No social security contributions due on a 'premium for drinks'

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Date:
04 Jan 2012

A 'premium for drinks' that is paid by the employer to comply with its obligation to put the appropriate drinks at the disposal of its employees is not subjected to social security contributions.

A 'premium for drinks' that is paid by the employer to comply with its obligation to put the appropriate drinks at the disposal of its employees is not subjected to social security contributions.

According to articles 73 and 97 of the General Regulation on Labour Protection employers must put drinkable water or other appropriate drinks at the disposal of their employees.

In this connection two questions arise. Firstly, is it possible that the employer does not comply with its obligation in kind but grants a 'premium for drinks'? If so, is such a premium subject to social security contributions?

In a judgement of 21 November 2011 the Supreme Court answered yes to the first question. The employer indeed has the choice between putting the appropriate drinks at the disposal of the employees or granting a 'premium for drinks'.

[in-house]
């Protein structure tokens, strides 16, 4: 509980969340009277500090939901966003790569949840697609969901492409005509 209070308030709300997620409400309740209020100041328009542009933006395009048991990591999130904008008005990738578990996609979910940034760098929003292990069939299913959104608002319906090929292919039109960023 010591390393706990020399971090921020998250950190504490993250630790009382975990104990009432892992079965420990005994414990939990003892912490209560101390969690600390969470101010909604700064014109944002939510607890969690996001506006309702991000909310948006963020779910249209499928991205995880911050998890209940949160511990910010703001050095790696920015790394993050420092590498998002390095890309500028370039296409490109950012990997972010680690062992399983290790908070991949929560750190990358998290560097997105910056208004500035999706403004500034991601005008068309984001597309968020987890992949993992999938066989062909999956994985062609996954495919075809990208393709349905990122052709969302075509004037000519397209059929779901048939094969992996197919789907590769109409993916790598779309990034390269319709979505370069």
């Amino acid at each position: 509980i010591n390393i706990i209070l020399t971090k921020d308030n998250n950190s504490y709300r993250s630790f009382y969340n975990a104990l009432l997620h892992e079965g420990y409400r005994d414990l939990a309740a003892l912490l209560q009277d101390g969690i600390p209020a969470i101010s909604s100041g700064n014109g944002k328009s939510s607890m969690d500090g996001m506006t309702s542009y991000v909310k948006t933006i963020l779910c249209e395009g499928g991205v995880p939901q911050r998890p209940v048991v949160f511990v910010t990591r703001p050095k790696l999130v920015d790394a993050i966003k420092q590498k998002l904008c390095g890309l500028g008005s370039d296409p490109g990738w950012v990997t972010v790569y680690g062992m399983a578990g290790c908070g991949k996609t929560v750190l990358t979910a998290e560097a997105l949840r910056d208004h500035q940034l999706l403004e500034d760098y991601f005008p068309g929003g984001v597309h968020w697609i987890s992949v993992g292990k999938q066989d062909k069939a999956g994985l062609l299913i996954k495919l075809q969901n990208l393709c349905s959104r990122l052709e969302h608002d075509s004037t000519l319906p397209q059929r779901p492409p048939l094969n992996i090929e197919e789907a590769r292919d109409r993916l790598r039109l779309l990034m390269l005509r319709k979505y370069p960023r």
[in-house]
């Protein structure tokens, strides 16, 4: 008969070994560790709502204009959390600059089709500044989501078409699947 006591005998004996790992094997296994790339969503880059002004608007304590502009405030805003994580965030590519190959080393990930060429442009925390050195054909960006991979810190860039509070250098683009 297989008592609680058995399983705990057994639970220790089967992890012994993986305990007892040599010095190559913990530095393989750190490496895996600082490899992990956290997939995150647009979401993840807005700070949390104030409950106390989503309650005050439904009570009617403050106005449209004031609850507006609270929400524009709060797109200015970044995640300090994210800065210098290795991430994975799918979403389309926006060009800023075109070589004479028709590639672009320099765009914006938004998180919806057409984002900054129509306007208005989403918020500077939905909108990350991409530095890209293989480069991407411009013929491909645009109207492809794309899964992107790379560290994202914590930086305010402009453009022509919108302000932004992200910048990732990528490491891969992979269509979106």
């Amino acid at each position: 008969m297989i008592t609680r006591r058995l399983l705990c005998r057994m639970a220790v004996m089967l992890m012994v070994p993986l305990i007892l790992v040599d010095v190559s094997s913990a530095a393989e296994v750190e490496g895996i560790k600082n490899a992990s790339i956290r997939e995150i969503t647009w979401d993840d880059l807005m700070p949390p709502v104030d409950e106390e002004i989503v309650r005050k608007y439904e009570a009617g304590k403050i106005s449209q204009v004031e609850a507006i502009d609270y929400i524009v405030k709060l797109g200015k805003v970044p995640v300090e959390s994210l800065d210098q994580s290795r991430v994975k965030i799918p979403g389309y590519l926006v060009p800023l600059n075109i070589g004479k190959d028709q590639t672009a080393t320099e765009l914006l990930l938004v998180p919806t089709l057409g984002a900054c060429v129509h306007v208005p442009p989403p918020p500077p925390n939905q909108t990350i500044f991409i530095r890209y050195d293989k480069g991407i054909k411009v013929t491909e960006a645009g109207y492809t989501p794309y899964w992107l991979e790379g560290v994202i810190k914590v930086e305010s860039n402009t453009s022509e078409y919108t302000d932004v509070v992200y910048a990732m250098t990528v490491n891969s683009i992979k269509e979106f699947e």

In the same judgement the Court also confirmed that such a premium is a reimbursement of costs proper to the employer that is exempt from social security contributions. By paying this premium, the employer executes an obligation that rests upon him.

Note however that the amount of the premium has to be in proportion with the level of the actual costs. In the case that was brought before the Supreme Court the employer paid a fixed annual premium of 100 EUR. Furthermore, a vending machine with bottles of mineral and sparkling water for the unit price of 0.75 EUR was also put at the disposal of the employees. The Court decided on that basis that the amount of the premium did not exceed the actual value of the employer's obligation.